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I'm wondering whether or class data members from multiple levels of inheritance are allocated contiguously in C++ compilers. For example if I have the following classes:

class Base
{
 public:
   int a;
};

class child_1 : public Base
{
 public:
   int b;
};

class child_2 : public child_1
{
 public:
   int c;
}

Will the following operation run and output what is expected on all compilers?

child_2 my_obj;

my_obj.a = 3; my_obj.b = 2; my_obj.c = 1;

Base* base_ptr = (Base*)&my_obj;
int* int_ptr = (int*)base_ptr;

cout << "Output 3: " << *int_ptr << endl
     << "Output 2: " << *(int_ptr + 1) << endl;
     << "Output 1: " << *(int_ptr + 2) << endl;

Furthermore, if this is possible, do I need an intermediate cast from the child_2* type to the Base* type as I have above or would the following also be permissable?

int* int_ptr (int*)&my_obj;

Please note that I'm not asking if this is a good idea. Obviously you would want to design your software so that you don't end up doing stuff like this, but I'm considering such an approach to solve a problem with working with some older code (made by an experienced software engineer, which makes it more complicated).

The compiler that I'm specifically working with is VC++ 2005.

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If you ever introduces a virtual function, this breaks; if you ever introduces another data member, this breaks; ... Frankly, encapsulation was created for a purpose. If you really want iteration, have a function create an array of int* that references the various fields in the order you wish. –  Matthieu M. Mar 6 '12 at 7:55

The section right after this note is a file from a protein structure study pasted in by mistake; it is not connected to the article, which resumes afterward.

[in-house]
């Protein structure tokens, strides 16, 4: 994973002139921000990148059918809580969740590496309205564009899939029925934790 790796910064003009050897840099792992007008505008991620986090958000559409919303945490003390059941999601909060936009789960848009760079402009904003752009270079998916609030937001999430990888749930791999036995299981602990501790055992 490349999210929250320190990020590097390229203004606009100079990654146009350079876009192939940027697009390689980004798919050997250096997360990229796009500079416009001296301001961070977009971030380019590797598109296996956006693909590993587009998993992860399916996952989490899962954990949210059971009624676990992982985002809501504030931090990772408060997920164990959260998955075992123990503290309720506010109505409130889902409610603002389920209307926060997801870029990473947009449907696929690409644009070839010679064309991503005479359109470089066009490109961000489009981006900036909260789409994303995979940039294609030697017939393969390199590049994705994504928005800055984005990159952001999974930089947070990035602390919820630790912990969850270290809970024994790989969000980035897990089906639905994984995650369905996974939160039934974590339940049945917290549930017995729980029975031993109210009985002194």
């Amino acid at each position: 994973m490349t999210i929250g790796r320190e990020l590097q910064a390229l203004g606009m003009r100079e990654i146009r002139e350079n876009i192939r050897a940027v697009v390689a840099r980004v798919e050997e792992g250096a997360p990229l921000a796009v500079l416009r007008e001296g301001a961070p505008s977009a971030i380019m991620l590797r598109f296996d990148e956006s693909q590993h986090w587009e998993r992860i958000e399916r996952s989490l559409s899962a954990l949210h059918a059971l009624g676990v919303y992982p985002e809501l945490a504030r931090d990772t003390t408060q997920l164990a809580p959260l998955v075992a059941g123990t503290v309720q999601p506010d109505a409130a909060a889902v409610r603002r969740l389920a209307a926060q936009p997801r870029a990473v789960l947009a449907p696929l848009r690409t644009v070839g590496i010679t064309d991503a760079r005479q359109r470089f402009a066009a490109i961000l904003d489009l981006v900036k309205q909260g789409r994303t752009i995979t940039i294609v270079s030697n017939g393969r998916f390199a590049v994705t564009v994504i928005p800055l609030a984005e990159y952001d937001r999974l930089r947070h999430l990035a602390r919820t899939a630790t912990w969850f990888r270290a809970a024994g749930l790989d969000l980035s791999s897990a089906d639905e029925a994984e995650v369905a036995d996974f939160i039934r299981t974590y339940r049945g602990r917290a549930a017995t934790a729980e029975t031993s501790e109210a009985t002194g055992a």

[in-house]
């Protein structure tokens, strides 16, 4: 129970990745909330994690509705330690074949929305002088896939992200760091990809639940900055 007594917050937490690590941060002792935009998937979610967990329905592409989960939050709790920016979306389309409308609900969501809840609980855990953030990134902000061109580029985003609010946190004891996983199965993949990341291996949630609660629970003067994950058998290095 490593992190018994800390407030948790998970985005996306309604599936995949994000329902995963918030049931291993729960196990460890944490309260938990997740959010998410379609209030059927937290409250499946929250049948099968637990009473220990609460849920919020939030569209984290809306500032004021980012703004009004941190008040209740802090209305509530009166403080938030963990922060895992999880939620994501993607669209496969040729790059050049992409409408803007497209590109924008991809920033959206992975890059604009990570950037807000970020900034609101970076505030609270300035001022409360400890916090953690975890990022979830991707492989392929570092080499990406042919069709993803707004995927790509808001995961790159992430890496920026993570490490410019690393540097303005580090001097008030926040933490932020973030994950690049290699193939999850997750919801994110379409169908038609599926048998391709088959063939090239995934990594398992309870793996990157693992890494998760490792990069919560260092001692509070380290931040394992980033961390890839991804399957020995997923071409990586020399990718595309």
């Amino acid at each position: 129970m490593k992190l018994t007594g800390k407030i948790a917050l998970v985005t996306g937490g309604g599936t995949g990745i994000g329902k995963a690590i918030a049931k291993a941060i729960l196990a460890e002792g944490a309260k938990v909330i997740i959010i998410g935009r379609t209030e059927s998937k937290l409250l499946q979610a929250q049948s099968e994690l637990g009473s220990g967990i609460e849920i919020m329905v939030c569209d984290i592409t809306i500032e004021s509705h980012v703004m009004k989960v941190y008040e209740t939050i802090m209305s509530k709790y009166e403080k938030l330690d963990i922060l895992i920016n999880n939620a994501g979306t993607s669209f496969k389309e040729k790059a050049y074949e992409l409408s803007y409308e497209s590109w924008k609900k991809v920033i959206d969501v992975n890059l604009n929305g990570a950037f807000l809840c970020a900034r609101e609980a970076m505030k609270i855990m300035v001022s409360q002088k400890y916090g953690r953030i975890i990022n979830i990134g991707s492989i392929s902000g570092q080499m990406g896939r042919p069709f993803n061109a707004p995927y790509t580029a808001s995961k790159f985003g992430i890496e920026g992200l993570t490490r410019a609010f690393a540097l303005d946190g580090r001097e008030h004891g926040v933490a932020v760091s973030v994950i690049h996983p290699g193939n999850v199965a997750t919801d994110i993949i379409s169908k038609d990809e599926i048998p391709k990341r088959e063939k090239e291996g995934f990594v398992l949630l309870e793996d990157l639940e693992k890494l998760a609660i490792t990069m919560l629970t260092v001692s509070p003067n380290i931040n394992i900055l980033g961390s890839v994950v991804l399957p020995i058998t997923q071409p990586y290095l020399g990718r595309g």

1 Answer 1

up vote 3 down vote accepted

No, the relative layout of derived-class members and base-class members is not specified.

In the current standard, a class is only standard-layout if, among other conditions, it:

either has no non-static data members in the most derived class and at most one base class with non-static data members, or has no base classes with non-static data members

In older standards (which would apply to your compiler), there wasn't even a concept of standard-layout, only POD, and any class with a non-empty base class was not POD.

Your code depends on how a particular compiler lays out the base classes, and is not portable.

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